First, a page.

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Legislation for Esacalante National Monument Gets 1st Congressional Hearing

Screenshot from House Federal Lands Subcommitee.
Susan Hand of Willow Canyon Outdoor in Kanab joins many southern Utah businesses in opposing the changes to the national monument that has strengthened the local economy over the past 21 years.

Rep. Chris Stewart, R-Utah, presented his bill Thursday to reconfigure what used to be the Grand Staircase Escalante National Monument.

Some state and local leaders want the 21-year-old national monument to be replaced.  Republican Congressman Chris Stewart’s legislation features such a proposal: the Escalante Canyons National Park.


“The bill protects these beautiful places in perpetuity for some for the best exploration and recreation on Earth," said Vicki Varela, who leads the Utah tourism office.

Vicki Varela oversees the award-winning Utah tourism office. She listed many branding opportunities made possible by adding a sixth national park in Utah, Escalante Canyons proposed in Rep. Chris Stewart's new bill.

Stewart’s bill follows last week’s presidential proclamations remaking two of Utah’s national monuments. Conservation groups and local businesses are suing.

Susan Hand, a Kanab small businesswoman, opposes the changes.

“The destruction of our monument threatens our economic future," she told the House federal lands subcommittee. "The stroke of a pen reduced our monument by half, severed it into fragments and diluted protections.”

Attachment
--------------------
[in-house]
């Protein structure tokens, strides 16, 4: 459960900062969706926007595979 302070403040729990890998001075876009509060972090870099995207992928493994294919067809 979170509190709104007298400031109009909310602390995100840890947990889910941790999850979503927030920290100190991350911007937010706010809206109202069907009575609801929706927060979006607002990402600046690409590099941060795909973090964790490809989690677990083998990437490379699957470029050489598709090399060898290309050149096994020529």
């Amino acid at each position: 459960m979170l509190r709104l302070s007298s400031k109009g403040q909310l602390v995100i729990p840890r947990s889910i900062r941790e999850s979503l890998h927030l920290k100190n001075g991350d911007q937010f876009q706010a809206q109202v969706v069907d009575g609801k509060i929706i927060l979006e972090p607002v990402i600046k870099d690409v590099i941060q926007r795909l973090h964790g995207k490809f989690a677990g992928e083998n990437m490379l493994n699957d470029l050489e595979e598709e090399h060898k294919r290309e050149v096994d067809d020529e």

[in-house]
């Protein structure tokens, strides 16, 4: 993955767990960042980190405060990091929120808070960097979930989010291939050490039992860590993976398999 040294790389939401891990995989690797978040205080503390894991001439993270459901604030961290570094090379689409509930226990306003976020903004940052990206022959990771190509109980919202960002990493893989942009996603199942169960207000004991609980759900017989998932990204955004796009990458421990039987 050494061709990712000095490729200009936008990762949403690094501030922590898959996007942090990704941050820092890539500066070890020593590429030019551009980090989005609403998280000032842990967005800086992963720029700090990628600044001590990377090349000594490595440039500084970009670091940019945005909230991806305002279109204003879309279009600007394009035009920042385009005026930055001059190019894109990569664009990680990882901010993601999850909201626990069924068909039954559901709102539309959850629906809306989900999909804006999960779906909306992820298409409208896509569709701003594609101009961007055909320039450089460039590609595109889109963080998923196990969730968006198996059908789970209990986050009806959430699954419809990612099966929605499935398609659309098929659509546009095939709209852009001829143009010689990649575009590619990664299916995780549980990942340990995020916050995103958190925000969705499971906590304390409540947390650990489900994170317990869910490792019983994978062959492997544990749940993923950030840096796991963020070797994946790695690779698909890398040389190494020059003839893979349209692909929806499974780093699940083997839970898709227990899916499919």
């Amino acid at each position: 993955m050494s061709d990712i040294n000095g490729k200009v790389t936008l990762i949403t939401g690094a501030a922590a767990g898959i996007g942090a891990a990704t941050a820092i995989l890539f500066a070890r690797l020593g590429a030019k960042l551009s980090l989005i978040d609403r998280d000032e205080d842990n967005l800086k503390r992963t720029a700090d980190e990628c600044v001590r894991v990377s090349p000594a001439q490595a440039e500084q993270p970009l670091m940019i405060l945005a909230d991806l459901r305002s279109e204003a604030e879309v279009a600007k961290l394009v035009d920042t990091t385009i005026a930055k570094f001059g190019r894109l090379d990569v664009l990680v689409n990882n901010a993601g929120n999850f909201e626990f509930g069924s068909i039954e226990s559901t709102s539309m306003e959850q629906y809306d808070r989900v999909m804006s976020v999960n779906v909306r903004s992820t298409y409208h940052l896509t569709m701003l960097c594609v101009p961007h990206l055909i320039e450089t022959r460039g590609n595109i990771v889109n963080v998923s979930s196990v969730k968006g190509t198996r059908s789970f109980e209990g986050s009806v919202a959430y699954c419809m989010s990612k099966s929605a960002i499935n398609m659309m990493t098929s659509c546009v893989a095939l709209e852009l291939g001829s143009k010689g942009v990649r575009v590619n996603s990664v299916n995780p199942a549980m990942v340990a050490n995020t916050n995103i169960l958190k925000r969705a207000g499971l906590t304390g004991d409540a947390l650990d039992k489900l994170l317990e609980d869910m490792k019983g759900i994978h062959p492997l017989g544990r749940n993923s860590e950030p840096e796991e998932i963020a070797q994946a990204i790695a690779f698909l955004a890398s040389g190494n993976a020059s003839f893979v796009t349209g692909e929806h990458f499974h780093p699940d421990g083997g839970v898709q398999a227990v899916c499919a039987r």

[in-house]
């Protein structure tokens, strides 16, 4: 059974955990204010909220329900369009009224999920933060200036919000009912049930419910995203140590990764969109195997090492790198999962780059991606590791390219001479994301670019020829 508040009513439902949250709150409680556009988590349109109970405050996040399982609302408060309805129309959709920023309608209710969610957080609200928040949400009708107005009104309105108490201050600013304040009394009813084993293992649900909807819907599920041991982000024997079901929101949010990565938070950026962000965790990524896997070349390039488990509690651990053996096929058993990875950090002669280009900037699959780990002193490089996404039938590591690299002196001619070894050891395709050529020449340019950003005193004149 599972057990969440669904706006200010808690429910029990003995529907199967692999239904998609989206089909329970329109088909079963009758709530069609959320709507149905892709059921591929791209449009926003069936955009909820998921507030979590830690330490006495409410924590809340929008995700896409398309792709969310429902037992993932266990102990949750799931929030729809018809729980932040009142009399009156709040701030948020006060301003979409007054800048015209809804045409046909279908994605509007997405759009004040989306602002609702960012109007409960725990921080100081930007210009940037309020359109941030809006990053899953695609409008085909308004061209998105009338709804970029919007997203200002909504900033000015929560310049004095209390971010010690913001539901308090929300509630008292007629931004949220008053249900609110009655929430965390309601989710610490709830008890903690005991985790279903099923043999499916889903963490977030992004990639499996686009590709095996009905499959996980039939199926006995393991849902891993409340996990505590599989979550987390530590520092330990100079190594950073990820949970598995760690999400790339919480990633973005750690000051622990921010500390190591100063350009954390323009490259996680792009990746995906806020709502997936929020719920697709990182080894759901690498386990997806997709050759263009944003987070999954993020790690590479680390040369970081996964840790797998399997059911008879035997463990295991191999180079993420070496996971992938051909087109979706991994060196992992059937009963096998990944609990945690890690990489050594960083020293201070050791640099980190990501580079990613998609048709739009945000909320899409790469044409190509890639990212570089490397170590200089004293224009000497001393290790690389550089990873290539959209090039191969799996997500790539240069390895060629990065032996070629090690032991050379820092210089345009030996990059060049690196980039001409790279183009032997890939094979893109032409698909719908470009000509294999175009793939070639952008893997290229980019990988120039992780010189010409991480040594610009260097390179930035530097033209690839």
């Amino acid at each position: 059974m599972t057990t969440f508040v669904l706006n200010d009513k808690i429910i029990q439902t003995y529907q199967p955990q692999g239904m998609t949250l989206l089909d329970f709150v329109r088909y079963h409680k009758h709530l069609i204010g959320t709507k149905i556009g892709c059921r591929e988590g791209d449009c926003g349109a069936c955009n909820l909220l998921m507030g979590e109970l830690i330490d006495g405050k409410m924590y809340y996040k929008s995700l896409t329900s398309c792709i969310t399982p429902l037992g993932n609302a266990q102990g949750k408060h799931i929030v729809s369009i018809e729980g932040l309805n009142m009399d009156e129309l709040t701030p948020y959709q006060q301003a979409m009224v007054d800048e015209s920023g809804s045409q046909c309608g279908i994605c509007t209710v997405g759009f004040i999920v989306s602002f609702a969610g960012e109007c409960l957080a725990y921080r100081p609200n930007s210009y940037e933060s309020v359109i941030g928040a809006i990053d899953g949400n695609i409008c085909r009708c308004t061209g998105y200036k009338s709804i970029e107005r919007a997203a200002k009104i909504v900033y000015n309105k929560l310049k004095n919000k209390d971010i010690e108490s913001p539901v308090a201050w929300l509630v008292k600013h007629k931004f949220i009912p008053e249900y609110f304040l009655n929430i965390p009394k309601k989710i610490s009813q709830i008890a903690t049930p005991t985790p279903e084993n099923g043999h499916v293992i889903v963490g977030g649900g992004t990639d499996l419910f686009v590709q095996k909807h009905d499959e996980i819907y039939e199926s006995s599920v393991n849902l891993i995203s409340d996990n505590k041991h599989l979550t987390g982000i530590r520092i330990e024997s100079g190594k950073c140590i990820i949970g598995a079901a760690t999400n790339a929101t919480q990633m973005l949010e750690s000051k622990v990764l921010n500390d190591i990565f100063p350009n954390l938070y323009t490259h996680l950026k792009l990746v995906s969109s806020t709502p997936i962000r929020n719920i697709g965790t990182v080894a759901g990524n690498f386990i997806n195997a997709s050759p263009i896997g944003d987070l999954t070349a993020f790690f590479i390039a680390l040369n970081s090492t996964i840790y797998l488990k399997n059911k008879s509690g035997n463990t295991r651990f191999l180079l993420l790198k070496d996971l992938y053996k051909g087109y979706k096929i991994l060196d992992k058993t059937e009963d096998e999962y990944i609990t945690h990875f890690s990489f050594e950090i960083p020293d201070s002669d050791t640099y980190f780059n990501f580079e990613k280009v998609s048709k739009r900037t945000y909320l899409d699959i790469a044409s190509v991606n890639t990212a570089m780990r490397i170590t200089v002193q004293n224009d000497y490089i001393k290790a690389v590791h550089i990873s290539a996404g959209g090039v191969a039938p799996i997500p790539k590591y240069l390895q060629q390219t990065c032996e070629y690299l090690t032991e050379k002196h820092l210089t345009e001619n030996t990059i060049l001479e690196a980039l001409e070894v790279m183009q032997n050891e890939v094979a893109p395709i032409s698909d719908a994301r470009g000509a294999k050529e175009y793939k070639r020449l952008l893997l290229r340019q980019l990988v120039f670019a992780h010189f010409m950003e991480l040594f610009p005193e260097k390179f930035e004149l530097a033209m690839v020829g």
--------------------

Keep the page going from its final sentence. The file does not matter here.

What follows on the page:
Stewart's bill hasn't been up for a vote yet, and the controversial measure would have to pass both chambers of Congress before it can become law.



Judy Fahys has reported in Utah for two decades, covering politics, government and business before taking on environmental issues. She loves covering Utah, where petroleum-pipeline spills, the nation’s radioactive legacy and other types of pollution provide endless fodder for stories. Previously, she worked for the Salt Lake Tribune in Utah, and reported on the nation’s capital for States News Service and the Scripps League newspaper chain. She is a longtime member of the Society of Environmental Journalists and Investigative Reporters and Editors. She also spent an academic year as a research fellow in the Knight Science Journalism program at the Massachusetts Institute of Technology. In her spare time, she enjoys being out in the environment, especially hiking, gardening and watercolor painting.
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